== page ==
The Birth of Super-Earths and Super-Puffs


Short-period super-Earths — planets larger than Earth, but smaller than gas giants — have been found orbiting ~60% of Sun-like stars around us. But how do these planets form? A new study proposes a mechanism for birthing these contradictory planets, as well as their rarer counterparts, “super-puffs”.

Two Formation Puzzles

Super-Earths are exoplanets with radii of 1–4 Earth radii and masses of 2–20 Earth masses. These numbers pose a puzzle: this mass range includes cores massive enough that they should trigger runaway accretion and result in the formation of gas giants. Yet super-Earths don’t accumulate that much gas: their atmospheres are only 1-10% the mass of their core. How do these planets manage to avoid runaway accretion?

Super-Earths may often have too little gas for their large core masses, but the flip side of this puzzle is that of super-puffs. Super-puffs are a rare class of short-period Kepler planets with the opposite problem: they have too much gas relative to their core mass. Super-puffs have large radii of 4–10 Earth radii, but small masses of 2–6 Earth masses. Their atmosphere-to-core ratios are > 20%.

atmosphere-to-core mass ratio

The final planet atmosphere-to-core mass ratio for models with different factors of gas depletion in the inner disk. The ratio is too high (like a gas giant) if the disk is not depleted (black curve), but it’s in the range of 1-10% if the disk is depleted by a factor of 100 to 10,000,000 (colored curves). [Lee&Chiang 2016]

In a recent study, two scientists at University of California Berkeley, Eve Lee and Eugene Chiang, investigated the possible scenarios that could lead to the formation of these two types of planets.

A Late Birth

Lee and Chiang found that super-Earths are able to form without running away and becoming Jupiter-like — if they aren’t born until late in the game! The inner regions of the gas disk surrounding the host star will gradually clear out over time. Planetary cores that assemble and accrete gas at the tail end of the inner disk’s lifetime — when most of the gas is already depleted — will be able to grow only small atmospheres. The limit is primarily set by the timescale: these planets have only 1 Myr to form, rather than 10 Myr, so they run out of time before running away.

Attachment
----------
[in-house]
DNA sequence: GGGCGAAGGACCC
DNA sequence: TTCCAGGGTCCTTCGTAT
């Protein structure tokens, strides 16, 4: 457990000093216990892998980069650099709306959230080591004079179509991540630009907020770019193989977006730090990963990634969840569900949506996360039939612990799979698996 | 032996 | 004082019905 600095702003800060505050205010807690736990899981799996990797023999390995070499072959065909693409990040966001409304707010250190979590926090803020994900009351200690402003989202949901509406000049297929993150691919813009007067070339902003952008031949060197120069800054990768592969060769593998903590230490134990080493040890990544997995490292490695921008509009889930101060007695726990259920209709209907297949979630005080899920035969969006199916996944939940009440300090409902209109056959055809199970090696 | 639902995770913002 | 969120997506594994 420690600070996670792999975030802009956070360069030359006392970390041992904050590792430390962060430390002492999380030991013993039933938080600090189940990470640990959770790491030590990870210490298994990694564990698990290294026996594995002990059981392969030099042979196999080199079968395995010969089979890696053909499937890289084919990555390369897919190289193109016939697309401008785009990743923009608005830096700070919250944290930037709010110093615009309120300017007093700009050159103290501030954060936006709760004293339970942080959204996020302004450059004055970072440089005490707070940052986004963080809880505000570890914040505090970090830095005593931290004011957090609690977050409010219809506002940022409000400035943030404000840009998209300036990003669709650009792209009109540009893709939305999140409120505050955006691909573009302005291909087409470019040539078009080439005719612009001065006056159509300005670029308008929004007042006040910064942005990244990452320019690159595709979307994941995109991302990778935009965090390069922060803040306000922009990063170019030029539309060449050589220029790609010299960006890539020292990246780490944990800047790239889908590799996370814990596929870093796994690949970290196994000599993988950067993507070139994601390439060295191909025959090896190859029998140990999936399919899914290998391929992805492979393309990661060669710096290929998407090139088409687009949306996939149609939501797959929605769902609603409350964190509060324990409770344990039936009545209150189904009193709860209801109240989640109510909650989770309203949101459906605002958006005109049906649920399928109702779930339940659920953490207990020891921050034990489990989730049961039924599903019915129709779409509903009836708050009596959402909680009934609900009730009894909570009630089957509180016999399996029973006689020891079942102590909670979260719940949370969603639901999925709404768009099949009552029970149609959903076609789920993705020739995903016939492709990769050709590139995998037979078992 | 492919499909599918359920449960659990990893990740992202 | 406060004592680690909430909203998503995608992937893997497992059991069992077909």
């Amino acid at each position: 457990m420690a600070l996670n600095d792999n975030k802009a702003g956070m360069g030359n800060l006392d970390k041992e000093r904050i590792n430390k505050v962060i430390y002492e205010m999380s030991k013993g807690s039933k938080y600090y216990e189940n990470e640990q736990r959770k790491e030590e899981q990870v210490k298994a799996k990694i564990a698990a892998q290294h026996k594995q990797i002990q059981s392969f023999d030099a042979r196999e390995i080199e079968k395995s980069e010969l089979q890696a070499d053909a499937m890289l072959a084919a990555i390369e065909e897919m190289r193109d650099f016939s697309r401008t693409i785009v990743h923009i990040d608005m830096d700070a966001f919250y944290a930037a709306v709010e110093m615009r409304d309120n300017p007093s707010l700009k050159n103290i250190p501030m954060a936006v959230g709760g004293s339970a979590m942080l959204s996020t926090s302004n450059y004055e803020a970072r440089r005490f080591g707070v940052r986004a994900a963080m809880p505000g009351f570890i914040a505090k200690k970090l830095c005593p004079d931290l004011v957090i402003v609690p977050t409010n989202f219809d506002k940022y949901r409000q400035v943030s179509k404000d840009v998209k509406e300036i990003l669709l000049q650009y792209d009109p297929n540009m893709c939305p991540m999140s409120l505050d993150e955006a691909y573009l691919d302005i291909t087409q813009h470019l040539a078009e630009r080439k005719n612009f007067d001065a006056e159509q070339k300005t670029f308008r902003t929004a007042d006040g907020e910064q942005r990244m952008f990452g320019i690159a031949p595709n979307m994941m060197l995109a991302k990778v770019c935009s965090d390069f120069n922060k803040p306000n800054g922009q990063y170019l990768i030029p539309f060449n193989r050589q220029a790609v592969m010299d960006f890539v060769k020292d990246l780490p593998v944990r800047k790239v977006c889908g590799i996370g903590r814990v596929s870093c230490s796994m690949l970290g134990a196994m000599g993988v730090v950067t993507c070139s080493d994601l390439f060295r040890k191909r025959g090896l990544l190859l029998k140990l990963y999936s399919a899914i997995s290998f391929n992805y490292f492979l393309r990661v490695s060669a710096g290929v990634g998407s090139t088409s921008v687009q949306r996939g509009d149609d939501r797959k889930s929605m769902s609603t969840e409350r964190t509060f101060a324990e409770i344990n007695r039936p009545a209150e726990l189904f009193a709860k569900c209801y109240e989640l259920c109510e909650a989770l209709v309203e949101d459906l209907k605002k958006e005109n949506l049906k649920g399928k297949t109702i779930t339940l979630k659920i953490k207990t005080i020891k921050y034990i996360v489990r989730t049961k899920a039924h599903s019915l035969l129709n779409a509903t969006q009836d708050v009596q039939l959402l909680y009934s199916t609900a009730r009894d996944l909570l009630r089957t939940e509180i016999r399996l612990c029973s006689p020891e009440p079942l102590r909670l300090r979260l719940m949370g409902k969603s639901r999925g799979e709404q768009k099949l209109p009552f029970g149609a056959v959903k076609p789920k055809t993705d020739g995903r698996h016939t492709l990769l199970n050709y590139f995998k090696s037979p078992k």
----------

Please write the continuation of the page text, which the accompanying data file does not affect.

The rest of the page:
The minimal gas in the inner disk in this scenario means there’s also little friction to cause migration of the planetary core. The authors demonstrate that this supports in situ formation of these super-Earths close to the host star.

Schematic of a transitional disk, in which the inner regions have been cleared of gas. [Catherine Espaillat]

Schematic of a transitional disk, in which the inner regions have been cleared of gas. [Catherine Espaillat]

Formation at a Distance

As for super-puffs, the authors’ calculations show that these planets can build their thick atmospheres further out in the disk (at distances beyond ~1 AU), where the nebular gas is colder and less dense. The rapid cooling of their dust-free atmospheres allows them to amass gas much more quickly. After building their atmospheres, the super-puffs then migrate inwards to their currently observed orbits < 0.1 AU from their host stars.

With these scenarios, the authors are able to reconcile the puzzles of both super-Earths and super-puffs with the model of planet formation via nebular accretion. Intriguingly, their proposed picture of super-Earths — forming in a gas-poor inner disk that’s fed by gas bleeding inward from a massive outer disk — is consistent with observations of transitional disks that have their inner regions cleared of gas. Future observations of such disks may help to confirm this formation model.


Eve J. Lee and Eugene Chiang 2016 ApJ 817 90. doi:10.3847/0004-637X/817/2/90

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